Newsclippings & Transcripts

Date: Sun, 27 Jan 2014 
Text version created by Rich Vitello

Oakland Tribune (Calif)
April 18, 19May 74

By Dan Tedrick

After a five-year study of unidentified flying objects, Dr. Gerhard H.  Walter says he might believe they are alien spacecraft  if Americans saw only one or two a year.

"But there are millions of people who say they see all kinds of strange things, which would mean a whole army of objects criss-crossing the country," Wolter says.

"I find it very hard to believe that people with such a high technology who could fight gravity and travel from another solar system would come to our planet and spend weeks or months sailing around for fun."

The 66-year-old San Diego State University physics professor, a former German V2 rocket scientist, is unsure exactly what people are seeing, but with about a dozen other scientists he hopes to find out by setting up sensing equipment around San Diego County.

The group plans to use automatic recording units equipped with magnetometers and costing about $100  each that would be capable of sensing an object in the sky as far as 15 miles away, recording data on tape around the clock.

The group also plans to use automated motion picture cameras, ultrasonic detectors, microwave radiometers and other sensing devices.  They are paying for the equipment from their own pockets.

"To avoid ridicule," a spokesman says, all but Wolter and a consulting engineer have refused to allow their names to be used although "they are all highly regarded in their fields."

Wolter said he dismisses 90 percent of the reported UFO sightings brought to his attention "but the remaining 10 percent deserve some kind of explanation.

"I do not go along with some scientists who say these are weather phenomena or such things," he said in an interview .  "We should never forget that the government tell us all of what we would like to know.  They have experiments with  high flying drones going on, sometimes reflecting momentary light."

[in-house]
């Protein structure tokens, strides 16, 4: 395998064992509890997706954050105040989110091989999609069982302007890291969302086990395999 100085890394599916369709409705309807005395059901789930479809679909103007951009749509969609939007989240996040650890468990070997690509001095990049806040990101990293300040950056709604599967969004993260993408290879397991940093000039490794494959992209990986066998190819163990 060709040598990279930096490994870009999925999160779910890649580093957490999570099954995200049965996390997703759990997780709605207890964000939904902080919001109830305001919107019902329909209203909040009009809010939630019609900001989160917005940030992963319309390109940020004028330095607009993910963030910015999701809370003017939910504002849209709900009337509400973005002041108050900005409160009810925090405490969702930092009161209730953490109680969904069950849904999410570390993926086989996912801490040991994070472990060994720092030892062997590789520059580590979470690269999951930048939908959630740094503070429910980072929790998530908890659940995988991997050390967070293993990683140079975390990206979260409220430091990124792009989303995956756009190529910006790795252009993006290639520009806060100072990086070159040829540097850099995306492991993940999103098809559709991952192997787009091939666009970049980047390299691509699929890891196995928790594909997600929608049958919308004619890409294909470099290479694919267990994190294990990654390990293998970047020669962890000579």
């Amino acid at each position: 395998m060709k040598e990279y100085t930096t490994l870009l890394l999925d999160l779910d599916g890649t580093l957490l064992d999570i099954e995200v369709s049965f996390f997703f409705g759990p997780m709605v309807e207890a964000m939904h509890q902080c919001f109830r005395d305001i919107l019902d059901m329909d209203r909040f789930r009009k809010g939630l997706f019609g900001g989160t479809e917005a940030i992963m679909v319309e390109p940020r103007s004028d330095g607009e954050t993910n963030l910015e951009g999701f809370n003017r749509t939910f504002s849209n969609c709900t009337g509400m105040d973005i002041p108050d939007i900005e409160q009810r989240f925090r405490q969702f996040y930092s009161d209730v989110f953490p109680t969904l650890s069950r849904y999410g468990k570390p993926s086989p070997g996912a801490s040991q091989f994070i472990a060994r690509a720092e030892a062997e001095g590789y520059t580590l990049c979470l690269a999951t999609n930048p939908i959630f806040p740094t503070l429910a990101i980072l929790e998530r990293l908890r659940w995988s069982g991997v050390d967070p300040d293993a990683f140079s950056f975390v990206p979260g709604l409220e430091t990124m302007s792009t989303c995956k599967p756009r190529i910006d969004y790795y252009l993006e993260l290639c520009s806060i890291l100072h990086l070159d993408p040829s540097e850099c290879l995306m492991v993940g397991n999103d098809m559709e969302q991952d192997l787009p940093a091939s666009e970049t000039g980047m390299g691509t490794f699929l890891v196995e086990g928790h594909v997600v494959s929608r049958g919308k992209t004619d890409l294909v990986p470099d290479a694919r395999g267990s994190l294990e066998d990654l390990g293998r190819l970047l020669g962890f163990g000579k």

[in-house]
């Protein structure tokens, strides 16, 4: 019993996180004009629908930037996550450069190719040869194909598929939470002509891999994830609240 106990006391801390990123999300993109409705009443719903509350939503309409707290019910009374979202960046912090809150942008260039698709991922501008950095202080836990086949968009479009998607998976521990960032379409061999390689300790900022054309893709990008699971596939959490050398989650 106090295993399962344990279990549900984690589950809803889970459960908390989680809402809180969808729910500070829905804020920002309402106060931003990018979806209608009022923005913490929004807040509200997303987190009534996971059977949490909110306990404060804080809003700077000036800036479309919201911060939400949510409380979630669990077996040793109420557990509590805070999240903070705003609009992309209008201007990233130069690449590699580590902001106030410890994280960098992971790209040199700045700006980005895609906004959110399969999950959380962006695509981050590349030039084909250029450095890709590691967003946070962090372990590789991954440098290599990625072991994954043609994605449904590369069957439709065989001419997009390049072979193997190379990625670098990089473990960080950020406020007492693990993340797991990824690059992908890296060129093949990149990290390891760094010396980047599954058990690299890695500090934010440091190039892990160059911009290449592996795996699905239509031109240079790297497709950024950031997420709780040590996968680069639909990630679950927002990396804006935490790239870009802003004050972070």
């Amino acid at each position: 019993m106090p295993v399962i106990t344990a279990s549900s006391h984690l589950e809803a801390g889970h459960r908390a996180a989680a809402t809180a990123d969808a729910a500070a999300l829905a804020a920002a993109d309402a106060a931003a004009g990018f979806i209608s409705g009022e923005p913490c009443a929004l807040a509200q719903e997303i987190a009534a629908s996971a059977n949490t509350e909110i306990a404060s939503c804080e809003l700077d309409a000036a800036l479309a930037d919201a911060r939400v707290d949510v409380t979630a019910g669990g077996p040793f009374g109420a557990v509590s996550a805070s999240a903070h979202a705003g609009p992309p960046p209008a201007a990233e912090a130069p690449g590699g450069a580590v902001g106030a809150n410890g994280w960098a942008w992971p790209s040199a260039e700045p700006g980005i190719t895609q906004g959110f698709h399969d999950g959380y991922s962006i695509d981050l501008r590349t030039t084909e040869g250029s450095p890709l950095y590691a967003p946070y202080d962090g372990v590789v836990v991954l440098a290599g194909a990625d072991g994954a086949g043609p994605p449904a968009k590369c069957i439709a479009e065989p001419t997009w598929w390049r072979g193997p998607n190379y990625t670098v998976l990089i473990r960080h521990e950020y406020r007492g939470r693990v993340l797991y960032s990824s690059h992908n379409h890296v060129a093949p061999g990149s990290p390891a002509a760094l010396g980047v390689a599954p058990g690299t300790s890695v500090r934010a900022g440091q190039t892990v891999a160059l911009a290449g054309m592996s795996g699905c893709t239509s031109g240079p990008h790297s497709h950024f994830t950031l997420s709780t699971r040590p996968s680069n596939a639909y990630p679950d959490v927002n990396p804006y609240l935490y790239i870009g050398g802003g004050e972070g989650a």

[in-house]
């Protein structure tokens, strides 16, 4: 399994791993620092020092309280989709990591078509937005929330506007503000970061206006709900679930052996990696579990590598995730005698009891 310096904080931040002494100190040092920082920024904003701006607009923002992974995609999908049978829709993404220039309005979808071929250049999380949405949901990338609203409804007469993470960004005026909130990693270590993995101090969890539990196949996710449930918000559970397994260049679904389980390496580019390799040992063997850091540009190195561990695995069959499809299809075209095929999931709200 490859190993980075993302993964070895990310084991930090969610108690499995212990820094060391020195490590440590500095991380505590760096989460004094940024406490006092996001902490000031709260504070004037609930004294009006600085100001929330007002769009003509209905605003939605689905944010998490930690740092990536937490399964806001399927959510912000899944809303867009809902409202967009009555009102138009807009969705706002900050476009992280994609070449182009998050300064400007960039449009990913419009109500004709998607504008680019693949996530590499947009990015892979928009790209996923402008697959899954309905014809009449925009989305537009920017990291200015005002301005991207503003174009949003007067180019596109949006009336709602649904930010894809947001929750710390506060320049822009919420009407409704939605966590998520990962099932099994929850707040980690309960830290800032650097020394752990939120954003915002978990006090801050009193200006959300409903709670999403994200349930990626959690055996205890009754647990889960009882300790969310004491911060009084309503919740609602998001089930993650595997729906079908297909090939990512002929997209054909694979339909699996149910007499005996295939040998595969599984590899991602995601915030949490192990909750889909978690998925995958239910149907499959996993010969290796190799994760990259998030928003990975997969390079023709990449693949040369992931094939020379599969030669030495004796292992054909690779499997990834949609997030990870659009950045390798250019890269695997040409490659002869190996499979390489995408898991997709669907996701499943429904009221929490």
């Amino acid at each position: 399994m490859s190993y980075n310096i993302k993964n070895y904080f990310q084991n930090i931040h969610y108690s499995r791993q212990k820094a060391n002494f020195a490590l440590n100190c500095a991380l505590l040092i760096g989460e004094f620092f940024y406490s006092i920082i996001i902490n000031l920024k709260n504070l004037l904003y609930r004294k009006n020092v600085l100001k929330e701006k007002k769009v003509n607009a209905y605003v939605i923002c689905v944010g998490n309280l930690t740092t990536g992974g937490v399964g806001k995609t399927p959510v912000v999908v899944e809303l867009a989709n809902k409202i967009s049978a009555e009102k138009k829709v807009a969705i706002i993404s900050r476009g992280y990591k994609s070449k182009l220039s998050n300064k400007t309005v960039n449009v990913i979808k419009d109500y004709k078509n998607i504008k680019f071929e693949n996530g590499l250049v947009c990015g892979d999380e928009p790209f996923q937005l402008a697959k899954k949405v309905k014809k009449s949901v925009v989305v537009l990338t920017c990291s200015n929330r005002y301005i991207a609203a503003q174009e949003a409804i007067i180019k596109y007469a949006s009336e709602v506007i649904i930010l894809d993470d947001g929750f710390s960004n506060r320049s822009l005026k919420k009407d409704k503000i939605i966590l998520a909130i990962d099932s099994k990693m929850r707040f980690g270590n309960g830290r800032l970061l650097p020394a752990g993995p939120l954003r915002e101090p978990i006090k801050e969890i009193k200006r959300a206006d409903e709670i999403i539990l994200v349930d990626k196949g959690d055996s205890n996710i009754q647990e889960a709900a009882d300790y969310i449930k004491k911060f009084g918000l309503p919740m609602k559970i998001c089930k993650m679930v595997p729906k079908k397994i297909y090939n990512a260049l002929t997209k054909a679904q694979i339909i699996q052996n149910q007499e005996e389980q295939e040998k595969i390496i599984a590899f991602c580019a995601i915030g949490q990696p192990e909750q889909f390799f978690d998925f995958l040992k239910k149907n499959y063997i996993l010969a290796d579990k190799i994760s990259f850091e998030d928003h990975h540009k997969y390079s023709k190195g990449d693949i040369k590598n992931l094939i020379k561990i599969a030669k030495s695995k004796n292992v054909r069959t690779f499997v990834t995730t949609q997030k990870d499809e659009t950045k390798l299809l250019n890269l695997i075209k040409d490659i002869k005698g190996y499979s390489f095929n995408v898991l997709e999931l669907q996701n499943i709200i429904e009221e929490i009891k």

Wolter said he checks out most of the reports but "there are crank calls from guys who say they're in touch them, that angels of the lord are preparing them for the hereafter." along with simple physiological explanations.

Among Califorians who reported flying saucers, he said, are some who are diabetic, who suffer from adrenal cortex insufficiency, with briefly blurry vision.

Wolter traveled in San Fernando Valley north of Los Angeles to a spot where a citizen's camera captured a UFO on film in daylight.

Instead, he found tiny bubbles in the camera lens which produced a diffused image as a result of "internal reflection of the bubbles, scattering sunlight not hitting the lens directly."

In another instance he and associates tried to duplicate night pictures of an unusual sight which the photographer insisted was in the north "but it turned out it was a scene in the south and he actually photographed the moon rising through the trees" said Wolter.

The public is too impatient, he says, adding, "If you take their dream world away from them, they say, Oh, we know you dirty scientists you just want all the credit."